Brazilian Stocks Decline Most in World on Credit Downgrade Fears

  • Government plans to reduce country's fiscal target for 2016
  • Finance Minister Joaquim Levy reported to plan leaving office

Brazil’s stocks fell the most among major global benchmarks on concern the country may be cut to junk by a second credit-rating company because of government plans to loosen its fiscal policy.

Finance Minister Joaquim Levy and President Dilma Rousseff have already agreed that he will leave the government after the president decided to reduce the target for a budget surplus before interest payments in 2016, Valor Economico columnist Claudia Safatle wrote in the newspaper. Moody’s Investors Service has said it may cut Brazil to junk, following a similar decision by Standard and Poor’s in September.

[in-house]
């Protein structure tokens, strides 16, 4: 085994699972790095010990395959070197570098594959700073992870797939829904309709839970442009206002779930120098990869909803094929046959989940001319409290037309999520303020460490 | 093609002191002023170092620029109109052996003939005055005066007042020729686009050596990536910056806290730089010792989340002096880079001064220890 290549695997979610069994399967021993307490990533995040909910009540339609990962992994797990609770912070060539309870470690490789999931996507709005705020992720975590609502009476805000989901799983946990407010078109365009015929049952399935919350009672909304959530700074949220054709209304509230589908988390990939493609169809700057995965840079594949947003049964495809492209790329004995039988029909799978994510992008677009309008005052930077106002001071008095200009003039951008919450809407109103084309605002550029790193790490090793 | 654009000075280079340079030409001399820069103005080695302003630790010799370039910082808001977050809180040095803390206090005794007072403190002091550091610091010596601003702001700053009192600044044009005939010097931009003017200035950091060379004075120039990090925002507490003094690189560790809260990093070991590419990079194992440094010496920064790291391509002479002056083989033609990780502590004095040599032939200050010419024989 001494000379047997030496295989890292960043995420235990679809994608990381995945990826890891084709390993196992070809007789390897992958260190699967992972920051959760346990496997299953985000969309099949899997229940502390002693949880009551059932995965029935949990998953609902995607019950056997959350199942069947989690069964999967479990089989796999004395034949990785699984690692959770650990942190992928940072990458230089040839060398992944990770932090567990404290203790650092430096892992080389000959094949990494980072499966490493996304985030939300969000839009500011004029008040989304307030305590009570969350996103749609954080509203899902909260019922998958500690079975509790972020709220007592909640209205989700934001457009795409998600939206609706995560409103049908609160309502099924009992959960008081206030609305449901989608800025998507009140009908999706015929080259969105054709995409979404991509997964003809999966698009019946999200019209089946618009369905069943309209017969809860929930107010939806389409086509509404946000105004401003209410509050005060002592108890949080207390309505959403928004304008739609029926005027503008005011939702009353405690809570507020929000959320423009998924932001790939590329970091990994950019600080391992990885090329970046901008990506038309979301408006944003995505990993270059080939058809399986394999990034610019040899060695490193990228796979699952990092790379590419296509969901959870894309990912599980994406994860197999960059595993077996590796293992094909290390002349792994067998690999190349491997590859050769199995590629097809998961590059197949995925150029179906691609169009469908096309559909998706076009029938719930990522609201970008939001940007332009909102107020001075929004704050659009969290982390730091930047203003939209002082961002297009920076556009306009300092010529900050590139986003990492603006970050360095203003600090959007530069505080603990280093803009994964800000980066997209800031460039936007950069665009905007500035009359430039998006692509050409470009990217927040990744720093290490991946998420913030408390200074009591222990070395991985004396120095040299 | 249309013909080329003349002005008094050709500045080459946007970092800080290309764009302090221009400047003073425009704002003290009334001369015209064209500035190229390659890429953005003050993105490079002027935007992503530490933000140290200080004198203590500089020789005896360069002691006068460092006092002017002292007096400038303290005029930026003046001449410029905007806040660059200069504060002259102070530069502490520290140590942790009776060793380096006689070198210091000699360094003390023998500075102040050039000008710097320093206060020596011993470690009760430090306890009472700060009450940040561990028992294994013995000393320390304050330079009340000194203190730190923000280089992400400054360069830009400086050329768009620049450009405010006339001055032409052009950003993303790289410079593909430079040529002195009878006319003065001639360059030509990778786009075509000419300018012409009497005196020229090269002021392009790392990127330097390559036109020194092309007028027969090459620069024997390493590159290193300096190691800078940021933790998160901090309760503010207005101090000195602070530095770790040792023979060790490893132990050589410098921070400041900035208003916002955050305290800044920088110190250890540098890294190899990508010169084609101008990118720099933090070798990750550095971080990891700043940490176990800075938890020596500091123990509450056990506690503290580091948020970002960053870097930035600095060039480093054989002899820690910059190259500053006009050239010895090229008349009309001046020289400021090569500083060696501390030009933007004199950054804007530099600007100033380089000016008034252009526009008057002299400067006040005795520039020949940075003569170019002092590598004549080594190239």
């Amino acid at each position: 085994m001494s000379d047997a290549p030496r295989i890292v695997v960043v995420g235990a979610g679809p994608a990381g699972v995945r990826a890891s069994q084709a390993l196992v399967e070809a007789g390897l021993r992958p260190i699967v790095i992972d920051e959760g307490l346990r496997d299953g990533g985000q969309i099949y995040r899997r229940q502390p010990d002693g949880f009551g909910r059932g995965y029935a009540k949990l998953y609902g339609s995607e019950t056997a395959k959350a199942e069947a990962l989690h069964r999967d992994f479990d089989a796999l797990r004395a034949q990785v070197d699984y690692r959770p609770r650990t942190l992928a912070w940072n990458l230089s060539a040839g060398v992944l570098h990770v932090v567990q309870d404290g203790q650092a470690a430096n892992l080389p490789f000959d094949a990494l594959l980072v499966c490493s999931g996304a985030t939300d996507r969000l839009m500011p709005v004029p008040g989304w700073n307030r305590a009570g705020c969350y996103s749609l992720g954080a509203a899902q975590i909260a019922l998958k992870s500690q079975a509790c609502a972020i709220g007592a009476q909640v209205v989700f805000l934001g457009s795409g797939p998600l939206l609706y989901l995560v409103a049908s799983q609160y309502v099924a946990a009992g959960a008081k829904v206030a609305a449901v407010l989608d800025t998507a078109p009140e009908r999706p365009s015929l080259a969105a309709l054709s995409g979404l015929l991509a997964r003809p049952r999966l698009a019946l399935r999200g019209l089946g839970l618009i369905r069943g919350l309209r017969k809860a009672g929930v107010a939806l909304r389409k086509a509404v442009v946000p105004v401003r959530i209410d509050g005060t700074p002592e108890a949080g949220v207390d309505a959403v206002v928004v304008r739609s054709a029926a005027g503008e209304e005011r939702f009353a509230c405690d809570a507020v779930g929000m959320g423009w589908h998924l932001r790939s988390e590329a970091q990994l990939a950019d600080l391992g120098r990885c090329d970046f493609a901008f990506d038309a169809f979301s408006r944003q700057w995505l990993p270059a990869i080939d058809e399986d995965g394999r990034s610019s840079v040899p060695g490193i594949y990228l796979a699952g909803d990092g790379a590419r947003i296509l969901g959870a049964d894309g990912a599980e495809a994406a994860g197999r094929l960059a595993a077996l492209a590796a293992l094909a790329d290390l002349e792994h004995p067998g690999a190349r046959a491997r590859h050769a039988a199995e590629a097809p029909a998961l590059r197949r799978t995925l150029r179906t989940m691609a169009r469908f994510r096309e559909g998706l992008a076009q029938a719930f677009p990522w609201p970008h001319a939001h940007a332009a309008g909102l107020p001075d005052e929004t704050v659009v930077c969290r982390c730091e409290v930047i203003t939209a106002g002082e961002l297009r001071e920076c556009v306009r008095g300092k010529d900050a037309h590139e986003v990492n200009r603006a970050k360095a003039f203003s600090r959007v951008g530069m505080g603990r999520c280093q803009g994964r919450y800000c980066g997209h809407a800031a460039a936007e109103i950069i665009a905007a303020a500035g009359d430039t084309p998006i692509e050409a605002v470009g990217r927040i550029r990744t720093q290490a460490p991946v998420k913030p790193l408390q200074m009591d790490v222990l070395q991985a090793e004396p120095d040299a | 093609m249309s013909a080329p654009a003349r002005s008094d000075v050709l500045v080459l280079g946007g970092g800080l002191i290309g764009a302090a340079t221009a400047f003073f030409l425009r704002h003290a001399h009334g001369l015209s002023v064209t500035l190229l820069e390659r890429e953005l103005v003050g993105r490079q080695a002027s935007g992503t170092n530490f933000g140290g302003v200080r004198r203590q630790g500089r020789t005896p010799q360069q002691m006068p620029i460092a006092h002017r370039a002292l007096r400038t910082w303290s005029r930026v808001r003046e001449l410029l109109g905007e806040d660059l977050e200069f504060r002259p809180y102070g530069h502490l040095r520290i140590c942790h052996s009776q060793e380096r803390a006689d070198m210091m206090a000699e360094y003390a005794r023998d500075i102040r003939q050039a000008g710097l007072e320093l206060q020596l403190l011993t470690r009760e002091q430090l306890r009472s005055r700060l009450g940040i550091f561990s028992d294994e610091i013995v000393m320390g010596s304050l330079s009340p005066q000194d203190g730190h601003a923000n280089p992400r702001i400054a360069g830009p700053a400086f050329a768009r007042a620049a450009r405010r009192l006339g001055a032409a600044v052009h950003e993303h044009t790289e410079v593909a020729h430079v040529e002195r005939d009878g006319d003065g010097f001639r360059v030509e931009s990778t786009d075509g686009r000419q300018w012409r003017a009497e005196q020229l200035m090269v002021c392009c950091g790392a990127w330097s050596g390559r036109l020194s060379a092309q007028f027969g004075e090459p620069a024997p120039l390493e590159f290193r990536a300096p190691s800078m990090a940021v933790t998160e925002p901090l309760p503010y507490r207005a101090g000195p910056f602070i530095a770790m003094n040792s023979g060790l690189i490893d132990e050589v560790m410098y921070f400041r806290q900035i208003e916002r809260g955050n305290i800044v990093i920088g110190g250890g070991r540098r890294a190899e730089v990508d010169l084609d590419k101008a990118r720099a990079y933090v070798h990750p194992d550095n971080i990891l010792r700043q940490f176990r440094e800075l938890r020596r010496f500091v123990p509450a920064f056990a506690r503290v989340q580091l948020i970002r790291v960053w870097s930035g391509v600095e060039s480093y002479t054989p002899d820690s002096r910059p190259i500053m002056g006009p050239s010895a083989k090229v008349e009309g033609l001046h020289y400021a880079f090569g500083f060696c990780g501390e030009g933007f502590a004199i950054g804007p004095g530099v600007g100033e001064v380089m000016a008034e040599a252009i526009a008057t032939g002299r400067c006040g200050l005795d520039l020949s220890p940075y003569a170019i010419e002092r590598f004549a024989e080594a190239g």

"The possibility of a downgrade has been scaring investors for a long time as the market watches Brazil’s situation deteriorate day after day," Paulo Henrique Amantea, an analyst at brokerage H.H. Picchioni, said from Belo Horizonte. "There are no prospects for improvements in sight. No way a investor will put money here with so many uncertainties."

Banks Itau Unibanco Holding SA and Banco Bradesco SA contributed the most to the gauge’s decline. State-controlled oil producer Petroleo Brasileiro SA also slumped.

The Ibovespa retreated 0.9 percent to 44,478.28 at 10:47 a.m. in Sao Paulo as 50 of its 63 stocks fell. Itau lost 1.6 percent and Bradesco retreated 1.5 percent. Petrobras, as Petroleo Brasileiro is known, dropped 1.3 percent.

The Ibovespa has fallen 23 percent from this year’s peak in May. A political crisis fueled by a widening corruption scandal that has entangled Petrobras and the nation’s biggest builders prevented the government from getting support to measures including expenses costs and tax raises.

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